Pattern Transfer of Sub-10 nm Features via Tin-Containing Block Copolymers

Michael J. Maher, Kazunori Mori, Stephen M. Sirard, Andrew M. Dinhobl, Christopher M. Bates, Emir Gurer, Gregory Blachut, Austin P. Lane, William J. Durand, Matthew C. Carlson, Jeffrey R. Strahan, Christopher J. Ellison, C. Grant Willson

Research output: Contribution to journalArticlepeer-review

17 Scopus citations

Abstract

Tin-containing block copolymers were investigated as materials for nanolithographic applications. Poly(4-trimethylstannylstyrene-block-styrene) (PSnS-PS) and poly(4-trimethylstannylstyrene-block-4-methoxystyrene) (PSnS-PMOST) synthesized by reversible addition-fragmentation chain transfer polymerization form lamellar domains with periodicities ranging from 18 to 34 nm. Thin film orientation control was achieved by thermal annealing between a neutral surface treatment and a top coat. Incorporation of tin into one block facilitates pattern transfer into SiO2 via a two-step etch process utilizing oxidative and fluorine-based etch chemistries. (Figure Presented).

Original languageEnglish (US)
Pages (from-to)391-395
Number of pages5
JournalACS Macro Letters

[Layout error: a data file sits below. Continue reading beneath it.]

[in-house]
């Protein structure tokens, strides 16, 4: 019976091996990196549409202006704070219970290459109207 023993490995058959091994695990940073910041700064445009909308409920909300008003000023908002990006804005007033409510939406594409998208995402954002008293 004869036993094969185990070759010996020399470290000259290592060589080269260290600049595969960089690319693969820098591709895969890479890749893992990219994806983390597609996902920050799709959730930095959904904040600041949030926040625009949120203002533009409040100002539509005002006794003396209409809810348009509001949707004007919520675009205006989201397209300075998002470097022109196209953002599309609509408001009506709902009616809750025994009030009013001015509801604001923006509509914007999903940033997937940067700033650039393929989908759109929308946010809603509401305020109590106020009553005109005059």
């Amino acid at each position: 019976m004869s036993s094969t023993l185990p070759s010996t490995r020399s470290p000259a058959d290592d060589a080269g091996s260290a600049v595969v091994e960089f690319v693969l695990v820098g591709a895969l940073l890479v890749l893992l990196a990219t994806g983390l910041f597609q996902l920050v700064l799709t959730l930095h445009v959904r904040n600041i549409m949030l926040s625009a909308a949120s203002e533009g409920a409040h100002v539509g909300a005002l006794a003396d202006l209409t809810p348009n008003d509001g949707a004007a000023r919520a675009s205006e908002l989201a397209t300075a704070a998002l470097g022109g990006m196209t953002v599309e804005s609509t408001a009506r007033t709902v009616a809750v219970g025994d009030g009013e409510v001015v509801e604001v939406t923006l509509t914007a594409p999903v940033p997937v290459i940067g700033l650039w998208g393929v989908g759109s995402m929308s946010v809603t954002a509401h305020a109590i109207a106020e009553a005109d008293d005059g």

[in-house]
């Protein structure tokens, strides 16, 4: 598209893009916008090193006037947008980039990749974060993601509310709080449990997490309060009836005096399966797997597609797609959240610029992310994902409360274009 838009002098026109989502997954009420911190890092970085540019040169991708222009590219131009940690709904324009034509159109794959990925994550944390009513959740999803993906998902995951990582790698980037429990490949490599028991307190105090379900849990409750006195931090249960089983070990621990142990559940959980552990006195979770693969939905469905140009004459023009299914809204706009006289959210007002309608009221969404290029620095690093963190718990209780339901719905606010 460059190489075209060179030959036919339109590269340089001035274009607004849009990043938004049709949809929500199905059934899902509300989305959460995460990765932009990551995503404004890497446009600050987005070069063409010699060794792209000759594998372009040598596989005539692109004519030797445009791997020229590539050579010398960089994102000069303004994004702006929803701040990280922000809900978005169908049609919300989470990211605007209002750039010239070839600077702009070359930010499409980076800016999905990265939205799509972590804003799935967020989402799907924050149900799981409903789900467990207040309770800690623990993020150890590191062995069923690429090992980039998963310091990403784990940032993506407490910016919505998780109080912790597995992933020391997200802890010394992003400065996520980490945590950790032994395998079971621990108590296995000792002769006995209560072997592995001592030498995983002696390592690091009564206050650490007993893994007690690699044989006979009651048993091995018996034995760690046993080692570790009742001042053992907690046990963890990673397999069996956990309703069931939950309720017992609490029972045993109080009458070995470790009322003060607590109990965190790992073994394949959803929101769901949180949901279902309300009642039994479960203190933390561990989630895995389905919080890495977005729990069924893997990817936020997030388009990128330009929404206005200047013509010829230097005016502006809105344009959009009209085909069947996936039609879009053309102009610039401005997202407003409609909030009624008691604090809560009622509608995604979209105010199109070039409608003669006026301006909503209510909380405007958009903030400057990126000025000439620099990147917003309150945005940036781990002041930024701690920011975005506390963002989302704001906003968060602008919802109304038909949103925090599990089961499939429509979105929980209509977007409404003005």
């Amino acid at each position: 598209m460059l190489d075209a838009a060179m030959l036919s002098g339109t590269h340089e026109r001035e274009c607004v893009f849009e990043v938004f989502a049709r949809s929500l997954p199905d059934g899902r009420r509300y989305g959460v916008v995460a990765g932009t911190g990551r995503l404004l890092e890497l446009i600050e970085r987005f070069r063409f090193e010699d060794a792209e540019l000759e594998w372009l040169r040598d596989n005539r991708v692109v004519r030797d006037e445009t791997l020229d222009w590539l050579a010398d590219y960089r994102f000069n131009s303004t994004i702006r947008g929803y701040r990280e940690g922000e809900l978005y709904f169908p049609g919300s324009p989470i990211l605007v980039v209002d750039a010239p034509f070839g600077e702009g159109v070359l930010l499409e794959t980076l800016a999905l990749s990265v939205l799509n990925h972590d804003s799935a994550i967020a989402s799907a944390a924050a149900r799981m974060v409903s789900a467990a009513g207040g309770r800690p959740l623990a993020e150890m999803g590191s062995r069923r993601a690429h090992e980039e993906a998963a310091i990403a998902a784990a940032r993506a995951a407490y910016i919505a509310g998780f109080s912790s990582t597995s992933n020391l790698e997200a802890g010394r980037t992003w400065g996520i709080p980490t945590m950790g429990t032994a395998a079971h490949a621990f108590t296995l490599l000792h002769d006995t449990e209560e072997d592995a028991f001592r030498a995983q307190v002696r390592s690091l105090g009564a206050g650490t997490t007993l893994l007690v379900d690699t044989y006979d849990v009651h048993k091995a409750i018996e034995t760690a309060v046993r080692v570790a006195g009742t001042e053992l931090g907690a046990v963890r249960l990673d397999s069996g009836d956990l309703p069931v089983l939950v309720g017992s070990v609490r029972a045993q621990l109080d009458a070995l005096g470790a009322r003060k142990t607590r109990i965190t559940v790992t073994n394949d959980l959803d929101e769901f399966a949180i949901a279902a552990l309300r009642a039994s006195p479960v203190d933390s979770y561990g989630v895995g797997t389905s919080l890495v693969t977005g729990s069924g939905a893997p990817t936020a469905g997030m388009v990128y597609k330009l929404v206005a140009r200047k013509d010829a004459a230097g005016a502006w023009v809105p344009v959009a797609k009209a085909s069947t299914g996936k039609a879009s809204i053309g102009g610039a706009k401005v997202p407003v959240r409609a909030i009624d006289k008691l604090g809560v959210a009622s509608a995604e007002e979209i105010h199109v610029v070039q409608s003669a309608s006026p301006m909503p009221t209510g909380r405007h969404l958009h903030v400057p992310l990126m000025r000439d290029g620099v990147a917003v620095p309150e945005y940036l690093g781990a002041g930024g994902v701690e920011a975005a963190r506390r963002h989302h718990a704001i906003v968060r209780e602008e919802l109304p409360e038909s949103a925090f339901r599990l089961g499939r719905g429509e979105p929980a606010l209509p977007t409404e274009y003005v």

Volume5
Issue number3
DOIs
StatePublished - Mar 15 2016

Bibliographical note

Funding Information:
The authors thank Nissan Chemical Industries, Lam Research, the ASTC, and the National Science Foundation (Grants EECS-1120823 and EEC-1160494) for financial support. The authors thank Michael T. Sheehan of Dupont Electronic Technologies for helpful discussions on RAFT polymerization. The authors also thank Robert Grubbs. MJM thanks National Science Foundation Graduate Research Fellowship (Grant No. DGE-1110007) for financial support. G.B. thanks the Paul D.Meek Endowed Graduate Fellowship in Engineering for support. W.J.D. thanks the Virginia and Ernest Cockrell, Jr. Fellowships in Engineering for partial support. C.J.E. thanks the Welch Foundation (Grant #F-1709) for partial financial support. G.W. thanks the Rashid Engineering Regents Chair and the Welch Foundation (Grant #F-1830) for partial financial support. Any opinion, findings, and conclusions or recommendations expressed in this material are those of the authors and do not necessarily reflect the views of the National Science Foundation or the sponsors. This research used resources of the Advanced Photon Source, a U.S. DOE Office of Science User Facility operated for the DOE Office of Science by Argonne National Laboratory under Contract No. DE-AC02-06CH11357.

Publisher Copyright:
© 2016 American Chemical Society.

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